Tracking the Invasive Veined Rapa Whelk

River Watch

Juliana M. Harding, Vicki Clark, Virginia Sea Grant & Virginia Institute of Marine Science
Grade Level
Lesson Time
1.5-2 hrs.

Alien species, Non-native species, Ballast water, Donor habitat, Invasive species, Receptor habitat, Self-sustaining population, Standard error of the mean, Veliger, Whelk
Materials Required
Rapa River Watch booklet Notes

Based on the following publication: Harding, J.M. and V.P. Clark. 2006. Rapa River Watch Activity Booklet for Educators. Virginia Institute of Marine Science, Gloucester Point, VA. VSG-05-09, VIMS-ES-58. 12/2005. Credits
Updated by Celia Cackowski Summary
Determine the risk of a successful rapa whelk (Rapana venosa) invasion for four hypothetical estuaries.

Veined rapa whelks (Rapana venosa) are predatory marine snails that have been introduced into the Chesapeake Bay, USA. These large snails eat ecologically and commercially valuable shellfish including oysters (Crassostrea virginica) and hard clams (Mercenaria mercenaria). There are few predators in Chesapeake Bay that can successfully attack and eat large rapa whelks. Since rapa whelks are long lived (possibly more than 15 years) and reproductively active at 2-3 years old, once introduced, rapa whelks are very likely to become established if the habitat environmental conditions are suitable.

Rapa whelks are native to Asian waters near Japan and Korea. They were introduced to the Black Sea in the 1940s and have since spread into the Aegean, Adriatic, and Mediterranean Seas as well as Chesapeake Bay (USA), the Rio del Plata (Uruguay and Argentina), Brittany coast of France, and the North Sea near the Netherlands. Recent introductions are most likely the result of ballast water transport of swimming larval rapa whelks from occupied habitats into new environments.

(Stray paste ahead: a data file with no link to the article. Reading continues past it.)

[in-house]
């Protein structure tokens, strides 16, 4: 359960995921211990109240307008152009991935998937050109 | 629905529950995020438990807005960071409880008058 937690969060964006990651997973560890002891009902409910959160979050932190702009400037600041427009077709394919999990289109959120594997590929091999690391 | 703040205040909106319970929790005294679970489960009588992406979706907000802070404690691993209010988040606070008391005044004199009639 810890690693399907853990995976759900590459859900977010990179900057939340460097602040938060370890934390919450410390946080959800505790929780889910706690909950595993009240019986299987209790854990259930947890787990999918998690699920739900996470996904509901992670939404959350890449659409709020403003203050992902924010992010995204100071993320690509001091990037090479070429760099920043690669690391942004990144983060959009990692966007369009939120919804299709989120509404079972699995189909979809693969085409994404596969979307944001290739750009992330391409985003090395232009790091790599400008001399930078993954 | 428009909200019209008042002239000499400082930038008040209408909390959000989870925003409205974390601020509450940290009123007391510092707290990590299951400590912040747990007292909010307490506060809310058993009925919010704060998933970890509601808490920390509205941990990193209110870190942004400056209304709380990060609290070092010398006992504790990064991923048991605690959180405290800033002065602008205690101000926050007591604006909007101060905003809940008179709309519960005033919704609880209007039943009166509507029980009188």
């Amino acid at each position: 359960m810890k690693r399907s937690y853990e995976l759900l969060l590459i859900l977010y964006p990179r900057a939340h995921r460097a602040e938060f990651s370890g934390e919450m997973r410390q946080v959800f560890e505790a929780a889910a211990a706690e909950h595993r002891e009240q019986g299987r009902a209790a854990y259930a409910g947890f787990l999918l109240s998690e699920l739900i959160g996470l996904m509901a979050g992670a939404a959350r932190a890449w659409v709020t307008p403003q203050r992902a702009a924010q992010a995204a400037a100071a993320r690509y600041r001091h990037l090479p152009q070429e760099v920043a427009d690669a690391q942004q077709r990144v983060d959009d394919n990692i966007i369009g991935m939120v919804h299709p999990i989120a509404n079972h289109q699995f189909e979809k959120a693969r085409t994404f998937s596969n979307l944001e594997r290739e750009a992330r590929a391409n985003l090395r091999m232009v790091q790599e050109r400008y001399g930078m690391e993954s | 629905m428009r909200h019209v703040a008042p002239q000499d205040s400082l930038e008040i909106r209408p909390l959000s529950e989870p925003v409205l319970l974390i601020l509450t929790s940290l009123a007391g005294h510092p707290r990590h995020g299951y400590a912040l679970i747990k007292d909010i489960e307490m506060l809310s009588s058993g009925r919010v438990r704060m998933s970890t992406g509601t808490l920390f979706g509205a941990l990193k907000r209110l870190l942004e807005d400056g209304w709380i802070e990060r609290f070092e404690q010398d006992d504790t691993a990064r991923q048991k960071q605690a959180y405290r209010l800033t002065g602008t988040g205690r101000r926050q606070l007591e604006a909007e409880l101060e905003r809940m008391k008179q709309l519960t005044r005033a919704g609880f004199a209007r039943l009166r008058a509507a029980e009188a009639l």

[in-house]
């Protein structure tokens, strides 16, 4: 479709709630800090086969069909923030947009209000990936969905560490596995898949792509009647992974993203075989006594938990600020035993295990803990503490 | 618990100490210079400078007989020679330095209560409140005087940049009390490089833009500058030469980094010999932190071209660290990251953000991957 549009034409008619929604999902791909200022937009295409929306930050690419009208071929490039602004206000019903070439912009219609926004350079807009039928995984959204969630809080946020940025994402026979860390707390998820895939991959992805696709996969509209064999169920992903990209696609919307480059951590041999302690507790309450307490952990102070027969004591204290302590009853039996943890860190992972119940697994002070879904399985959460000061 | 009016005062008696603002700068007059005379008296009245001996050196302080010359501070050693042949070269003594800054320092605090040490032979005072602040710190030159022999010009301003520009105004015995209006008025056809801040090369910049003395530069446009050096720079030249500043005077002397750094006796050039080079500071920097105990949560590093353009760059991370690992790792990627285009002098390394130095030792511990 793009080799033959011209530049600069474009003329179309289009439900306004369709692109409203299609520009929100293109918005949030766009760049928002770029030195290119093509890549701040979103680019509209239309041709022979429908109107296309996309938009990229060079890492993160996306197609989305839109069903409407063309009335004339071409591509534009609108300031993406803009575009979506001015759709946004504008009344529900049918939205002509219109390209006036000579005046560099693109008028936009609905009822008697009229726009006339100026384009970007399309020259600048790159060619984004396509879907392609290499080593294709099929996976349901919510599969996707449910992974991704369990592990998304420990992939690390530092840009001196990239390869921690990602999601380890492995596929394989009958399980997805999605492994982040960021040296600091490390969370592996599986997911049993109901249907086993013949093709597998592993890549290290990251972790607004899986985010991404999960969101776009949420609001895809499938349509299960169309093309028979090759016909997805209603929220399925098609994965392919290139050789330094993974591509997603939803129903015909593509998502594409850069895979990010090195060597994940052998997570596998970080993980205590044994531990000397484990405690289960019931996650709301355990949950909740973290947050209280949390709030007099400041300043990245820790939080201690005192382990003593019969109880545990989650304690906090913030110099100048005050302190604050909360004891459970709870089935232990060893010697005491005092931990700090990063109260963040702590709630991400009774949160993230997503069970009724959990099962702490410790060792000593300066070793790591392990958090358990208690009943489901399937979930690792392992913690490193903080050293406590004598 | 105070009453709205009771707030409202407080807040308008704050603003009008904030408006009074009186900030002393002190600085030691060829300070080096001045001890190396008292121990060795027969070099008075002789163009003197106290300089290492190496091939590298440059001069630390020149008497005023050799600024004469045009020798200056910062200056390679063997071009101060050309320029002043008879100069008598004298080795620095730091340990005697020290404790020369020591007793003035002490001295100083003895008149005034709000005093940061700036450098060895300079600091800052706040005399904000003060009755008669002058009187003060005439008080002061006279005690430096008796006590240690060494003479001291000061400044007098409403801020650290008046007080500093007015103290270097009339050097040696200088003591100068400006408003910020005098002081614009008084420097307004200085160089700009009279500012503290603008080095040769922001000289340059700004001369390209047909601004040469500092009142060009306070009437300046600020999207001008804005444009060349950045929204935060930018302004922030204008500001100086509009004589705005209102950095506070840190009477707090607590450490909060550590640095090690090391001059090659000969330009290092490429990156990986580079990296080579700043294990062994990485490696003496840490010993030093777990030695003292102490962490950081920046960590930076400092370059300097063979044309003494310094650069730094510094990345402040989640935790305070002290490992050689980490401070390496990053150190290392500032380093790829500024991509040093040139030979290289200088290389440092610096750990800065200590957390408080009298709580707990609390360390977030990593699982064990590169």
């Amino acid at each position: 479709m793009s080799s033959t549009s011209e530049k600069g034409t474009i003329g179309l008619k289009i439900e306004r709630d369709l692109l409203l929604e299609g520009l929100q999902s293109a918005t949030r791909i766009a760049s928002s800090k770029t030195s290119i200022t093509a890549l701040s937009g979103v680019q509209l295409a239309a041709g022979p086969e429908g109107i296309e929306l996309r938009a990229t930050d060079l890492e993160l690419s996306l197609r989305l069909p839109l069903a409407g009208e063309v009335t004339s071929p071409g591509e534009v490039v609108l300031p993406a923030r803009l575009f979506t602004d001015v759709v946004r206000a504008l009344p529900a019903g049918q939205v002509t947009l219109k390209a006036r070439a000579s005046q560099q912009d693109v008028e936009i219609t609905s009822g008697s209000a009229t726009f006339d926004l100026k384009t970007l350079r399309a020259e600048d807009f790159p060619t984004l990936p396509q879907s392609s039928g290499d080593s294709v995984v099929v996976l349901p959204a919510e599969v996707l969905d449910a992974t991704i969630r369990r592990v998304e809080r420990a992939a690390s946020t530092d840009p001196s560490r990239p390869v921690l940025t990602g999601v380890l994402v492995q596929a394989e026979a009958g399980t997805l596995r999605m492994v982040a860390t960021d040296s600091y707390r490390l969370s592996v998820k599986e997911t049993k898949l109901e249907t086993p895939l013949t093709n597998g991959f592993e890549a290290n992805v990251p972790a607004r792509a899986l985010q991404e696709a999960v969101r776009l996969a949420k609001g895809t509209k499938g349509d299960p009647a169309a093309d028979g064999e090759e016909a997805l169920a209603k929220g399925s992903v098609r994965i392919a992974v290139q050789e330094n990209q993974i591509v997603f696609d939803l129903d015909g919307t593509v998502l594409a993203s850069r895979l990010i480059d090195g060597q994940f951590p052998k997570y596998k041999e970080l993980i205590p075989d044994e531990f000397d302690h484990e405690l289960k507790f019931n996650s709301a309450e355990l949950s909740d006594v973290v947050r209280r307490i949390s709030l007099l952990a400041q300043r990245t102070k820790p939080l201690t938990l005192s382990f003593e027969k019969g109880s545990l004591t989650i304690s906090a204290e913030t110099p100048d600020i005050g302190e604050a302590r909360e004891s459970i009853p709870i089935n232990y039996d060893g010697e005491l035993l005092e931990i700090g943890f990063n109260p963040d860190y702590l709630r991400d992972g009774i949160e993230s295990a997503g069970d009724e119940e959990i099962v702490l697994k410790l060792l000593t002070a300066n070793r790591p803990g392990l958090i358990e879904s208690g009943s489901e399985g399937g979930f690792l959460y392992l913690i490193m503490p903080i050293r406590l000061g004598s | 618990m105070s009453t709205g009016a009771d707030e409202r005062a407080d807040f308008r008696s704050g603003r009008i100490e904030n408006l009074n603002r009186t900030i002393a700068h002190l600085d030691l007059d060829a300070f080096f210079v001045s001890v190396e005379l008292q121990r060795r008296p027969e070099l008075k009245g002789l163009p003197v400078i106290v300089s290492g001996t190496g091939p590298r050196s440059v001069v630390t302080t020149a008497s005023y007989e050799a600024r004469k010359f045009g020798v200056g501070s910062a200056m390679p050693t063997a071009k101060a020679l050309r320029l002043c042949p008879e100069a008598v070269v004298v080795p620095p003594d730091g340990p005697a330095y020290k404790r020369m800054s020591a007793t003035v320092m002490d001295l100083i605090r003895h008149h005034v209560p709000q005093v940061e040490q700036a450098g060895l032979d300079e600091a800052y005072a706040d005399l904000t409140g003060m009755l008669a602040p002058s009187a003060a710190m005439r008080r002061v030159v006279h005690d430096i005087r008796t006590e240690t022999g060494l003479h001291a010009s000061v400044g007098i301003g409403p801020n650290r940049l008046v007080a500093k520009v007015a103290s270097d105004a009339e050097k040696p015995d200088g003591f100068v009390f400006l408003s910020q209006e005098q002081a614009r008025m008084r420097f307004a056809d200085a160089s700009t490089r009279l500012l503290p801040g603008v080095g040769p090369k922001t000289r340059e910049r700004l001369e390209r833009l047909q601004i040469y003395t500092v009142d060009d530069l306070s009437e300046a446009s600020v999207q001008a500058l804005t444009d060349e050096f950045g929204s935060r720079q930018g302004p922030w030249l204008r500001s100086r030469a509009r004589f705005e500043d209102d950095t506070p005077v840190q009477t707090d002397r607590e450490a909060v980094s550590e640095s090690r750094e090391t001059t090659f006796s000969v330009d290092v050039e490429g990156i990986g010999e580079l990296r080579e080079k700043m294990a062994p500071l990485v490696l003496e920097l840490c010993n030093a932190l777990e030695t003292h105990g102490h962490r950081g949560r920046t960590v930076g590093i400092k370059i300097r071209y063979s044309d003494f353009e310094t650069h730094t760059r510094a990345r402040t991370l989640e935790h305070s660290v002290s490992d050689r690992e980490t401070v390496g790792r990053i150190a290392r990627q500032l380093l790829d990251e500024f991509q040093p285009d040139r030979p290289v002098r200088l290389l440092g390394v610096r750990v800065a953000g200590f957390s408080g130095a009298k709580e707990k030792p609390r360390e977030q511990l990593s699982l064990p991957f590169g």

The Chesapeake Bay is home to several of the largest ports on the US Atlantic coast, notably Hampton Roads-Norfolk. Most of the rapa whelks caught in the Chesapeake Bay have been from the Hampton Roads-Norfolk region. Aquatic scientists, resource managers, and commercial shellfish growers up and down the US Atlantic coast are very concerned that vessel traffic from Chesapeake Bay may introduce rapa whelks into other habitats. The million dollar question for everyone is: If rapa whelks are introduced to this habitat, will they survive and establish a self-sustaining population?

The answer to this question is a complicated one and will vary from place to place. The secret to finding an answer lies in understanding the biology and physiology of the rapa whelk. Larval period duration, or the length of time that a baby rapa whelk stays planktonic (swimming), and the length of time the larva is in ballast water affect whether or not a transported larva will be able to survive and be pumped out with ballast water into a new habitat. Salinity and temperature tolerances of the larval whelk will determine if the larvae survive if added to a new place via ballast water. The proper substrate and food availability will determine if the whelks survive to maturity and can reproduce, creating a self-sustaining population.

Data Activity
In this activity, we will determine the risk of a successful rapa whelk (Rapana venosa) invasion for four hypothetical estuaries. In order for an introduction of rapa whelks to a habitat to be considered a successful "invasion," the whelks must survive to reproduce in the new habitat and establish self-sustaining resident populations.

Download the teacher's copy of the Rapa River Watch booklet and distribute the background pages (1-3) and activity pages (4-7, 11-26) to the students. Divide students into small groups or research teams. Have each research team complete the Rapa River Watch Habitat Evaluation Worksheet (p. 7) for the four hypothetical estuaries.

Discussion Questions

  1. Why are the environmental tolerances of an invading species so critical in the establishment of the animal in a new habitat?
  2. Are all alien species harmful?
  3. Suggest strategies that scientists, resource managers, and policy makers should adopt to reduce the number of harmful invasive species in the United States.